I discovered that every 2 months, they would ship some small boxes about 2 feet long, 11/2 feet wide, and 8 inches tall, 10 inches tall. They would load those boxes on a three-wheel truck and transfer it to a gunboat docked nearby at a navy pier. Then that gunboat would sail toward the south, that is toward the sea, in the Pearl River.

Mr. WHITE. Do you know who operated this factory, under what ministry?

Mr. WU SHU-JEN. It is under the direct jurisdiction of the Public Security Department of the Kwangtung Province.

Mr. WHITE. Was the factory guarded, and if so, how?

Mr. Wu SHU-JEN. No uniformed guards and no fence nor walls, but I noticed than many, many guards in civilian clothes were guarding that factory.

Mr. WHITE. Did this factory sit in an open space with open area, free area around it?

Mr. Wu SHU-JEN. Yes; that is correct. The building was six stories high. It stands alone in a large, empty lot.

Mr. WHITE. Did you have an opportunity to see any boxes similar to those taken out of the factory at some other place?

Mr. Wu SHU-JEN. Yes. As a matter of fact, I saw those similar boxes once in November of 1970 in Macao, a Portuguese colony, outside a communist-operated local product store called Nankuang Trad

Mr. WHITE. How were you able to recognize these boxes?

Mr. WU SHU-JEN. Because those boxes were made of very high quality wood, which is very rare in mainland China.

Also, one strange thing about those boxes, they were absolutely unmarked, no brand nor any word, any characters on those boxes, so it was very easy for me to recognize those boxes.

Mr. WHITE. Have you any basis for estimating the weight for each one of these boxes?

Mr. WU SHU-JEN. I believe each box weighed less than 20 kilograms because I could see that one worker could carry three boxes at a time.

Mr. WHITE. How many boxes would this truck carry from the factory to the gunboat?

ing Co.

Mr. Wu-SHU-JEN. As a mechanical engineer, I know for a fact that the capacity of that truck is 1 ton each time it is fully loaded, so I would say 1 ton each time.

Mr. WHITE. Mr. Wu, I show you minority exhibit No. 1 18 and ask you what it is.

Mr. WU SHU-JEN. It is a map of Canton City.
Mr. WHITE. How long did you live in Canton?
Mr. Wu SHU-JEN. Seven years all together.

Mr. WHITE. There appears on the map the figure 1 down in the southern part of the map. Can you tell us what that figure locates?

Mr. WU SHU-JEN. That is the tractor factory in which I worked. Mr. WHITE. The figure No. 2, what does that locate!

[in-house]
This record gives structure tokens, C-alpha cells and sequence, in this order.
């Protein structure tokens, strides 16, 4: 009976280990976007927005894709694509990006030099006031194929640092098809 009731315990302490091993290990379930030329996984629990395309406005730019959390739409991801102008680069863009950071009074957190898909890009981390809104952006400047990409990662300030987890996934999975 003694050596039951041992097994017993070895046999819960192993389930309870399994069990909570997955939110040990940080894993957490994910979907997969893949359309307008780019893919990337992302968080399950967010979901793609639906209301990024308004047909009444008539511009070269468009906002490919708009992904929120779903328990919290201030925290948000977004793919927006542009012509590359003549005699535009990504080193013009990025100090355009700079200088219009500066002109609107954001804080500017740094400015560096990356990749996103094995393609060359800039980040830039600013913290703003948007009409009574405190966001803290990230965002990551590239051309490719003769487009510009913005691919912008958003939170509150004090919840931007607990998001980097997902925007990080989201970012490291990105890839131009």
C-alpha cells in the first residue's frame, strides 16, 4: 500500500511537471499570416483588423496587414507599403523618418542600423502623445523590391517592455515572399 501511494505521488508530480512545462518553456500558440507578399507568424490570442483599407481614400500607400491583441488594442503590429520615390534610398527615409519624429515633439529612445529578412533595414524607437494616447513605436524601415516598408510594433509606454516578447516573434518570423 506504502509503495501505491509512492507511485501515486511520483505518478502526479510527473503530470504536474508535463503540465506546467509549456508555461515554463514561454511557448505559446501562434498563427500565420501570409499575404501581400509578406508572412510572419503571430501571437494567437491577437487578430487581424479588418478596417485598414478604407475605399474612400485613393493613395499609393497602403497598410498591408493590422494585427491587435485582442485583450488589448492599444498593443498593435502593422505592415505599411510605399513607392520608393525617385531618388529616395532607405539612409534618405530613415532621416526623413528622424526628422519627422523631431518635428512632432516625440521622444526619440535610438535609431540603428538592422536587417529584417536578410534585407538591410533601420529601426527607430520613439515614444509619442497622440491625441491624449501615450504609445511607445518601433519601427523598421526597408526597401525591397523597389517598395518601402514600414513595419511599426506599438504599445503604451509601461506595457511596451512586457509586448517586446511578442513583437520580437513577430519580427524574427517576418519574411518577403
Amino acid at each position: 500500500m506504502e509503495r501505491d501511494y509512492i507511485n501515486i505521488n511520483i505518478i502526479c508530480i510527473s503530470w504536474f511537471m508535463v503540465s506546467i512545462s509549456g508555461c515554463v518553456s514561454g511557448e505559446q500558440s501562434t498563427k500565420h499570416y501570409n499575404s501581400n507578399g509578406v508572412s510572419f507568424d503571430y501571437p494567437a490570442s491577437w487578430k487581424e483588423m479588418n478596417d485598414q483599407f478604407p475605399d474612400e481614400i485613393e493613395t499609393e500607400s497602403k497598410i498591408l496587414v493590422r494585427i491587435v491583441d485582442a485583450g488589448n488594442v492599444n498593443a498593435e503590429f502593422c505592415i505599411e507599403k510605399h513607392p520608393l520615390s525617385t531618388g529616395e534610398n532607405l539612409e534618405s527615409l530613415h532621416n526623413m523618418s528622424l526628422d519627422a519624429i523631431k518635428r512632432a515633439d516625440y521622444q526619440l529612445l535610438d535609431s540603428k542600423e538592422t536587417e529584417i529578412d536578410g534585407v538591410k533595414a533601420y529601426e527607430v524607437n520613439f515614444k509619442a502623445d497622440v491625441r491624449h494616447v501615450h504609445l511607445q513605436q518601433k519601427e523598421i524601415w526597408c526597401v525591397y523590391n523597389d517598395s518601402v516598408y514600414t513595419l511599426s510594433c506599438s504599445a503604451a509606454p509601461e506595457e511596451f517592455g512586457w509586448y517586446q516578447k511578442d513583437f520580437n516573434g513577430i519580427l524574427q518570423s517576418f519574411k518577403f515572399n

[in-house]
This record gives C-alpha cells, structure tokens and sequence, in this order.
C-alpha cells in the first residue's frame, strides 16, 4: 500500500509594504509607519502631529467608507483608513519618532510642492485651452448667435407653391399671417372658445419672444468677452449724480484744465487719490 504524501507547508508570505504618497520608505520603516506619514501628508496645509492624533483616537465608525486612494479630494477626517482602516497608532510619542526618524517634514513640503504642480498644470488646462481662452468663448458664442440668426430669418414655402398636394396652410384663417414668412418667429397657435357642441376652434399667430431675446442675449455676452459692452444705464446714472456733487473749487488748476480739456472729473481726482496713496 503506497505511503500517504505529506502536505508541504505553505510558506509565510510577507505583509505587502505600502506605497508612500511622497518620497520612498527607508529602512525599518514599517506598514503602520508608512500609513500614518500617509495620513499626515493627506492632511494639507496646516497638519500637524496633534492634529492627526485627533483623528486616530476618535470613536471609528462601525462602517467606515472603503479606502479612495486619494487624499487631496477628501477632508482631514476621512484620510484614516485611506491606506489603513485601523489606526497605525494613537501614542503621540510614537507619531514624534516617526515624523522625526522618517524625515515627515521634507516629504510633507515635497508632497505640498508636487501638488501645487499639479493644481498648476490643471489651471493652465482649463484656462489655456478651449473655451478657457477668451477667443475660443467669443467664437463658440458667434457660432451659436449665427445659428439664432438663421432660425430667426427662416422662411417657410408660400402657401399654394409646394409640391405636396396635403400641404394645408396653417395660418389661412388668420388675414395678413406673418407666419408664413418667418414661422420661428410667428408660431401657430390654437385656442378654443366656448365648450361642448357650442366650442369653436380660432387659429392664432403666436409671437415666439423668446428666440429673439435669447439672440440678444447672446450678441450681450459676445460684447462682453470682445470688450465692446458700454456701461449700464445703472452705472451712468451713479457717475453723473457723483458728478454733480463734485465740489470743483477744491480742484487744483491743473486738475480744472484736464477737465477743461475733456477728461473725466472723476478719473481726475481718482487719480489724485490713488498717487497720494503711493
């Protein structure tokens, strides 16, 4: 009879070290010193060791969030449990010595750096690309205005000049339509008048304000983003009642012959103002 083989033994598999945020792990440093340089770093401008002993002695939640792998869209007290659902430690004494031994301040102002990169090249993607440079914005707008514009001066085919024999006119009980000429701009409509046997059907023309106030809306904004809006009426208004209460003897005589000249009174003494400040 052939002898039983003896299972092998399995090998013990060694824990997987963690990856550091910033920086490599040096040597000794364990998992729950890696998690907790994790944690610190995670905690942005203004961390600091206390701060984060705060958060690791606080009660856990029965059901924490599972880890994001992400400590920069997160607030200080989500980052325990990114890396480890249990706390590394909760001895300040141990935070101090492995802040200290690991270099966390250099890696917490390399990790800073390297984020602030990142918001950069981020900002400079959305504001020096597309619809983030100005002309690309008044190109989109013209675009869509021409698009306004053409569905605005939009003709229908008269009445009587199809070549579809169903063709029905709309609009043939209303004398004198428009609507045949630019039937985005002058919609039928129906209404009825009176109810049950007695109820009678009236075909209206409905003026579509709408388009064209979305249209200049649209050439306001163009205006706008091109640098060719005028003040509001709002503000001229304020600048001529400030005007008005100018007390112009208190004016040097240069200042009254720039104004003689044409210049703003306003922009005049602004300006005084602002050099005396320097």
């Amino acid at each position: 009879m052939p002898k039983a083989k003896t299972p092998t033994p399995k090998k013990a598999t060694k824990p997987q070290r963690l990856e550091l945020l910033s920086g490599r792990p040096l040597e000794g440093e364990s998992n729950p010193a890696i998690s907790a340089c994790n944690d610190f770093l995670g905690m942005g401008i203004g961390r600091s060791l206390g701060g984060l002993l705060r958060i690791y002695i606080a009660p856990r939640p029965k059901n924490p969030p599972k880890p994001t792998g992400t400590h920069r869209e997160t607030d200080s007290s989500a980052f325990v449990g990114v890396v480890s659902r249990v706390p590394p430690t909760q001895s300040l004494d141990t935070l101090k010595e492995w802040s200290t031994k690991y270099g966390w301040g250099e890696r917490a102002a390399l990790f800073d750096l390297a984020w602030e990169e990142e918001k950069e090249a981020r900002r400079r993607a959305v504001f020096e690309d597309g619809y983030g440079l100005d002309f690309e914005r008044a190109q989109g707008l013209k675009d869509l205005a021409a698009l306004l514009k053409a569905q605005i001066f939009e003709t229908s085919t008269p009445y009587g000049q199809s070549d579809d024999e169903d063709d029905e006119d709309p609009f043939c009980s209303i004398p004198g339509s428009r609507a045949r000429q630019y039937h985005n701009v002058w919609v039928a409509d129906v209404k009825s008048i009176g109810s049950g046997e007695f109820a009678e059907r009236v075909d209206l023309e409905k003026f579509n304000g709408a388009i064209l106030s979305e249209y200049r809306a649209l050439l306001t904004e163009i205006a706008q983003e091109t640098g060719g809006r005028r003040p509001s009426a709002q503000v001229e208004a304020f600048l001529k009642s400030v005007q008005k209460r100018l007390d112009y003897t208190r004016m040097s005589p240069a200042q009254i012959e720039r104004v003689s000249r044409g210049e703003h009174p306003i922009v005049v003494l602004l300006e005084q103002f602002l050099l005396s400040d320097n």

Mr. Wu SHU-JEN. It was the exact location of the 09 Lab which I mentioned.

Mr. WHITE. Can you tell us the name of the street there upon which the tractor factory and the 09 Lab are located ?

Mr. Wu SHU-JEN. The Second Paper-Making Factory Road.

Mr. WHITE. Did either your building, the tractor factory building, or the 09 Laboratory have a street number?

Mr. WU SHU-JEN. The factories are not numbered.

Mr. WHITE. Directionally to the southwest of the figures 1 and 2, there appears to be a body of water. Is that the Pearl River?

Mr. WU SHU-JEN. That is correct.

Mr. WHITE. And is it along that waterfront that the gunboat docked to pick up the cargo from the 09 Lab?

Mr. WU SHU-JEN. Less than 300 meters.

Mr. WHITE. Directing your attention to the central part of the map, you will notice there is a figure 3 and a figure 4. What do those figures indicate ?

Mr. WU SHU-JEN. To the left of this figure 3 is the site of the socalled Canton Trade Fair.

To the south of the figure 4 was a building called the People's Building, which was a hotel especially for those businessmen from Hong Kong, and other Southeast Asian countries.

Mr. WHITE. What is indicated by the figure 5 ?

Mr. WU SHU-JEN. Five is the exact location of the so-called Canton Hostel, which was for the businessmen from Japan.

Mr. WHITE. At the northern part of the map there is a figure 6. What does that mark?

Mr. Wu SHU-JEN. It is called Yang Chen Hostel, which is especially for businessmen from the Western countries attending the trade fair.

Mr. WHITE. What is the approximate distance from the figure 1 to figure 6? Mr. WU SHU-JEN. A straight line, it is about 6 kilometers.

Mr. WHITE. Was it the policy of the Chinese Government at the time you were there to segregate foreigners that were attending the trade fair?

Mr. WU SHU-JEN. Yes, that is correct. It was a deliberate attempt to segregate, especially those Japanese businessmen who were closely watched by the authorities.

18 See appendix, p. 879. Exhibits Nos. 1 through 17 were submitted by the minority staff of the Committee on Internal Security.